We got up and got out the door, we knew we were looking for a 3 story house with a blue roof around a curve in the road. So we pull up to a house with a blue roof, Jeremy asks the guy in the yard if this is Asaua's house and he says yes come in. SO in to the house we go and then realize this is not the right house and this guy does not really speak English. We kindly thank him and get back into the car to find the other house with a blue roof. I am mad at Jeremy at this point because of course this is all his fault and now we are late. We find the correct house and go into the church, that is connected to the house, where they sit us right up front since we are apparently special guests. Of course since this is American Samoa, and everything runs on island time, church does not start on time, we are there like 45 minutes before the service actually starts. But there is great music so we enjoy waiting for the Mothers to begin the service. It is a special day where the Mothers are running things so church can't start until they all show up.
Once the Mothers arrive they have a parade, where each ones name is read off and they are escorted down the isle by a child, grand child or husband. They are all dressed in white with hats and ulas (leis). There is a lot of singing, mostly in English and a lot of very long Samoan prayers. Several of the women get up and give their testimony, thankfully Asaua has one of his daughters come and sit with us to translate what is being said. Then they put on a few skits with dancing and singing and even costumes. At one point two of the ladies dress up like demons and they are beat up by the others. It was great, they were really good at stage falling. The crazy thing was they treated Jeremy and I like we were something special, we were the guests of honor. I know it was a sign of appreciation for coming to their church but it felt strange for both of us; as we generally try to blend into the crowd when we do not know what is happening, let alone try to draw attention to ourselves. However, Saomons simply treat guest with respect, which is nice. The oldest mother shook my hand during the parade, one lady danced in front of us and they gave me a gift in front of the entire church and I am not even a Mother. It does seem that their Mother's Day was more about being a wife than a mother, Asaua gave a sermon and it was about how the husbands should appreciate their wives.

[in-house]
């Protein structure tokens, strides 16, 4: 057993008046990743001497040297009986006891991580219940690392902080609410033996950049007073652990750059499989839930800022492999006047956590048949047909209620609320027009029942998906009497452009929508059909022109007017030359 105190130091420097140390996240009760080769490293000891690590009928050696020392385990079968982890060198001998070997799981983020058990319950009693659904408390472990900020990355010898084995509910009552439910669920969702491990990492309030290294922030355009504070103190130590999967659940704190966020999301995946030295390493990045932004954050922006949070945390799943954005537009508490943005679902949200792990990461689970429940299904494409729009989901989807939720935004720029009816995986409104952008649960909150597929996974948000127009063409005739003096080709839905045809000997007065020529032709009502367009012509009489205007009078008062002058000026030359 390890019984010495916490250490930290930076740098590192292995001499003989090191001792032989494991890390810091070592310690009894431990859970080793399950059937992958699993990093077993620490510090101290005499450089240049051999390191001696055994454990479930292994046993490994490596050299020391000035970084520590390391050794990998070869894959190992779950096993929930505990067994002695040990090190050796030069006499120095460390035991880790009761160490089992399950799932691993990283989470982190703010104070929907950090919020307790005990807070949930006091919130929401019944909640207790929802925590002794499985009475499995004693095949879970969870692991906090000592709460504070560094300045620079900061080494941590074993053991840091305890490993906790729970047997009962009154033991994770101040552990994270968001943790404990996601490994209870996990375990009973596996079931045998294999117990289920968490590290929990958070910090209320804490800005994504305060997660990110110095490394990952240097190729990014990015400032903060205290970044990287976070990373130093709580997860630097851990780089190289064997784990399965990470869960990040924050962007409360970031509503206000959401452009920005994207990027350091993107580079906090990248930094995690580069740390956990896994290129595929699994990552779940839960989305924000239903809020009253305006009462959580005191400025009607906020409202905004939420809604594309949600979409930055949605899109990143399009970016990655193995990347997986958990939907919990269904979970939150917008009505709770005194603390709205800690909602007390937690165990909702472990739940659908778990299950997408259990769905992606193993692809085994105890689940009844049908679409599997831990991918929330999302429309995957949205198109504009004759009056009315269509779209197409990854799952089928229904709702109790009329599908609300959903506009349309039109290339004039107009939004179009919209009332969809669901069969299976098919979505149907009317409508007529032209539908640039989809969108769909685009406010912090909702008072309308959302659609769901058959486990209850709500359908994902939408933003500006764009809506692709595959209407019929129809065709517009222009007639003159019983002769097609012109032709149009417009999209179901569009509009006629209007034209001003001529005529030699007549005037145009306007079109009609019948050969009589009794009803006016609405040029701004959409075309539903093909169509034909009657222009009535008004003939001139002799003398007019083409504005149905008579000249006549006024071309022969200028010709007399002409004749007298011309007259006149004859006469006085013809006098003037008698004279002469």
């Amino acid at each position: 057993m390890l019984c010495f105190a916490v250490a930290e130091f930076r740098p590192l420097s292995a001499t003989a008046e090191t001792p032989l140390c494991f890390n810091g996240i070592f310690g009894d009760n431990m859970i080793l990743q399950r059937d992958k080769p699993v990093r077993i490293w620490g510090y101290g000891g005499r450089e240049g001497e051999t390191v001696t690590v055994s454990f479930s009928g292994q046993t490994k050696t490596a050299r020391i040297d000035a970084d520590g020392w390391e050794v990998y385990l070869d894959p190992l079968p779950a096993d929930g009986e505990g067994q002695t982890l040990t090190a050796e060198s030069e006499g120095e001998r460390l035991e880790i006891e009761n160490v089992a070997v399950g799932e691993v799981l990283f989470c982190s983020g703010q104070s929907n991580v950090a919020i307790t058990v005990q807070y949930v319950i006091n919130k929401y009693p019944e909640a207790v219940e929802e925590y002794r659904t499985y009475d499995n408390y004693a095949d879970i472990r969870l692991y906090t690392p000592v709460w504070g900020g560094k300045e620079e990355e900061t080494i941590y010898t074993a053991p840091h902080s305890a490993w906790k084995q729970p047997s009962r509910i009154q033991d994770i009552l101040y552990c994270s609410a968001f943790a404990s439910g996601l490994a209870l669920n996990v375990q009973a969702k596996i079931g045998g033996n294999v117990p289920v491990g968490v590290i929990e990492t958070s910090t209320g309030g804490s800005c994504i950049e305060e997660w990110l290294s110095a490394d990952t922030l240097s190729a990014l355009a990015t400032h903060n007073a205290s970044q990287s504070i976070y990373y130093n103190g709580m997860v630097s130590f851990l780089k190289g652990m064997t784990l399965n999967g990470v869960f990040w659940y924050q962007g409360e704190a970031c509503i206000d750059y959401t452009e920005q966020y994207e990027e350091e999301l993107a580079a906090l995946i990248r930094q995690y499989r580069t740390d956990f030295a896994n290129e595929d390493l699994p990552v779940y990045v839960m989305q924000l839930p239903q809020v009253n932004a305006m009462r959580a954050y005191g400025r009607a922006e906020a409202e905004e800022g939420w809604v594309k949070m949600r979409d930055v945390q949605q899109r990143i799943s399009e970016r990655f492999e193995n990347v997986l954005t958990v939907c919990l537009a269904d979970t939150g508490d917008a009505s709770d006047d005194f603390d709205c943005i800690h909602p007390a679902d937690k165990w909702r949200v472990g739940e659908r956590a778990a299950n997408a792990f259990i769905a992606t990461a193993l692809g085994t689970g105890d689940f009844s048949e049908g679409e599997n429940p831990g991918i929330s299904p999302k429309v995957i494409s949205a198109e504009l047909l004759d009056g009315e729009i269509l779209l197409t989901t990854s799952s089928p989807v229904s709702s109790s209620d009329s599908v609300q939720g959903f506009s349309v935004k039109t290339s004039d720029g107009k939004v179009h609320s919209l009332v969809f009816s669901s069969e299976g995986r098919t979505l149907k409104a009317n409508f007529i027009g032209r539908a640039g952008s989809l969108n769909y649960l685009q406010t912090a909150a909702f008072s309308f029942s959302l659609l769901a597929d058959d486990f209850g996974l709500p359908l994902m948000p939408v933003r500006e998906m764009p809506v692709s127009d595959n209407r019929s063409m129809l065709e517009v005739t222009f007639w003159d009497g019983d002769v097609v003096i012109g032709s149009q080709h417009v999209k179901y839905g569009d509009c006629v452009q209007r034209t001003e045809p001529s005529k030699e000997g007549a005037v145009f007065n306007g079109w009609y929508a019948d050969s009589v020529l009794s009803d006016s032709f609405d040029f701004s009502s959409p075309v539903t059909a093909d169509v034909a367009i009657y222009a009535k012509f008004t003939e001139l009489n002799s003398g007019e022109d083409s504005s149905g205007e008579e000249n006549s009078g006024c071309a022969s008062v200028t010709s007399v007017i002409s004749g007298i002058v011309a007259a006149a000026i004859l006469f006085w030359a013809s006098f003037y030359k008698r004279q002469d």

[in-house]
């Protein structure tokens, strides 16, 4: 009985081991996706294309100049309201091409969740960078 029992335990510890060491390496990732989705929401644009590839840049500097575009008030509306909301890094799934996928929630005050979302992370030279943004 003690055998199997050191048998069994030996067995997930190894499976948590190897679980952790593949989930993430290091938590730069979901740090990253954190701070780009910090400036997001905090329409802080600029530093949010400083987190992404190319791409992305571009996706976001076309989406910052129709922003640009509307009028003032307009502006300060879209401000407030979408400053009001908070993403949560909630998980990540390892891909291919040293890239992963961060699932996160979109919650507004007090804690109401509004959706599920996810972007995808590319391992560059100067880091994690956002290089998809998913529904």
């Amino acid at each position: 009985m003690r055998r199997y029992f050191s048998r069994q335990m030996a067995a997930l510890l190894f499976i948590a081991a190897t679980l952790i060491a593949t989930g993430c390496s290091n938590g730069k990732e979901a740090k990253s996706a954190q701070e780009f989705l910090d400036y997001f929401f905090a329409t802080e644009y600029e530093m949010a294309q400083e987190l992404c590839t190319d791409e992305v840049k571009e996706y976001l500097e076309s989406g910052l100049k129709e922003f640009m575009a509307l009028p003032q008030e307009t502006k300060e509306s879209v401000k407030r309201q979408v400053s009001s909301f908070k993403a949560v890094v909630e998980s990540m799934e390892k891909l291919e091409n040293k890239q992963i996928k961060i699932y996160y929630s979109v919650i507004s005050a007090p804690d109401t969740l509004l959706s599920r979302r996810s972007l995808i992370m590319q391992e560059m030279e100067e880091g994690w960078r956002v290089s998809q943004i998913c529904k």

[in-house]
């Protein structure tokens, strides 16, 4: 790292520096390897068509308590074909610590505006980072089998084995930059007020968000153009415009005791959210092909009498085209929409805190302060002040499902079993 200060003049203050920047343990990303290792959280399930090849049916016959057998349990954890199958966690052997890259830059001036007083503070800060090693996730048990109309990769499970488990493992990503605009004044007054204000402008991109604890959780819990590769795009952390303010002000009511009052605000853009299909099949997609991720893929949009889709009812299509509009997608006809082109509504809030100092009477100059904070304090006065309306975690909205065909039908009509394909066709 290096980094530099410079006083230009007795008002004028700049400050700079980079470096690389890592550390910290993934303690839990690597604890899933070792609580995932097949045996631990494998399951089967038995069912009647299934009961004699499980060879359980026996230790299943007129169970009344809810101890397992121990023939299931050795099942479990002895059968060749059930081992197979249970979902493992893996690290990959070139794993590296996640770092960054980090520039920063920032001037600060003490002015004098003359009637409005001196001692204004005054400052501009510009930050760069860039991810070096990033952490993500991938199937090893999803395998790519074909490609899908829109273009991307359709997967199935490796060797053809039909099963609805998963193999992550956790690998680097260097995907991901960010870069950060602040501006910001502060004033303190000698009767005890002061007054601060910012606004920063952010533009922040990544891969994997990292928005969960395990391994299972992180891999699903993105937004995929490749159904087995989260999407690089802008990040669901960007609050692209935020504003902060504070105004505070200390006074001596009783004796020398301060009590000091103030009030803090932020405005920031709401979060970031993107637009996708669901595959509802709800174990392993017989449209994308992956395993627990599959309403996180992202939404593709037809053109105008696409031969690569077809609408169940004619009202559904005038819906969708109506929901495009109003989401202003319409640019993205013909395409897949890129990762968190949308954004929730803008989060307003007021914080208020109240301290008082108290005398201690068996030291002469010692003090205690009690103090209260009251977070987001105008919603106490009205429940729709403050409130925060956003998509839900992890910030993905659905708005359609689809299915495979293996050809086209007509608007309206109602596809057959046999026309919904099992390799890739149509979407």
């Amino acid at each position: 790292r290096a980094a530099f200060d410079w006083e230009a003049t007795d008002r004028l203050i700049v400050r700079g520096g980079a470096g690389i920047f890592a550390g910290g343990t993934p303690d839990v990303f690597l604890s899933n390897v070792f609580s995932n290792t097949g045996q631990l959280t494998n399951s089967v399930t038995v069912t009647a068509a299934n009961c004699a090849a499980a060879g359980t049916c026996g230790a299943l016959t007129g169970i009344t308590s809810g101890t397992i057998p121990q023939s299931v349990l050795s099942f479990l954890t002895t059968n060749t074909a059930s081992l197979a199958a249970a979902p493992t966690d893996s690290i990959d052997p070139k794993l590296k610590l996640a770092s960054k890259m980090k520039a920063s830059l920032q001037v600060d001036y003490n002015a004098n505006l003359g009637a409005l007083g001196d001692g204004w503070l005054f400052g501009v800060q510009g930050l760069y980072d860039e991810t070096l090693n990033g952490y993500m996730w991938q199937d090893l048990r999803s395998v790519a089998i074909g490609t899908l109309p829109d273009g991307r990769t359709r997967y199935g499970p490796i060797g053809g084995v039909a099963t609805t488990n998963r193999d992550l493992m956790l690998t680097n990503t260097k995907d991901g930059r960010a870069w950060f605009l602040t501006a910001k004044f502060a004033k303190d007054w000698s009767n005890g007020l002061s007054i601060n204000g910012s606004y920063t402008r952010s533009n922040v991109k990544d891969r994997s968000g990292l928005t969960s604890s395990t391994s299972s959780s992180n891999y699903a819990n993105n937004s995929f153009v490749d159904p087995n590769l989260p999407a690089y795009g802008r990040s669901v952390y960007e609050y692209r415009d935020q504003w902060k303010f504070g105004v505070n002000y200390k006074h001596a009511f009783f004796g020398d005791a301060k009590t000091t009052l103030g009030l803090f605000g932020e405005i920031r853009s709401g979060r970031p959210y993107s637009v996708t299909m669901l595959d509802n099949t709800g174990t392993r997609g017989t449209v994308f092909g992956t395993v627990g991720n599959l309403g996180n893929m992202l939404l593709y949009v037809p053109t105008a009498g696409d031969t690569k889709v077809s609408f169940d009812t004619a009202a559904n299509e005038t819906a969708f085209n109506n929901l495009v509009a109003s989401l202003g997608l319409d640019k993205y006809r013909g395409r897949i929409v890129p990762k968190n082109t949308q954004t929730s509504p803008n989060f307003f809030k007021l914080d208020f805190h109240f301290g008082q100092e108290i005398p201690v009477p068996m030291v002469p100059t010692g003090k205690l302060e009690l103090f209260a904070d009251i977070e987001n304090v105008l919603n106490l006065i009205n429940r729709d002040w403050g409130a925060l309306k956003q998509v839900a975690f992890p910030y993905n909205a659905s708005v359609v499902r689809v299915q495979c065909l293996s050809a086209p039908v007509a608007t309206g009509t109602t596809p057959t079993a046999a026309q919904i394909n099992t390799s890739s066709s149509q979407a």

After the lovely service we sat and talked with Asaua in his office while lunch was prepared. We went into their house and their children were preparing the food and setting the table even tough some of them were mother's too. Traditionally the older members of the family eat first then as each person is finished they leave the table for the younger family to come an eat. We sat down to a feast of fish, pork, a chicken soup, a steak dish, palusami (coconut wrapped in Taro leaf), bread fruit, taro, and rice. We both tried everything, I am not saying I am looking forward to a Samoan meal again soon but it was nice to be invited on such a holiday. After dinner we moved to the sitting area where we were served ice cream with pineapple topping. Everyone was so warm and welcoming, it was a great experience for us and helped us not to miss our Mama's so much.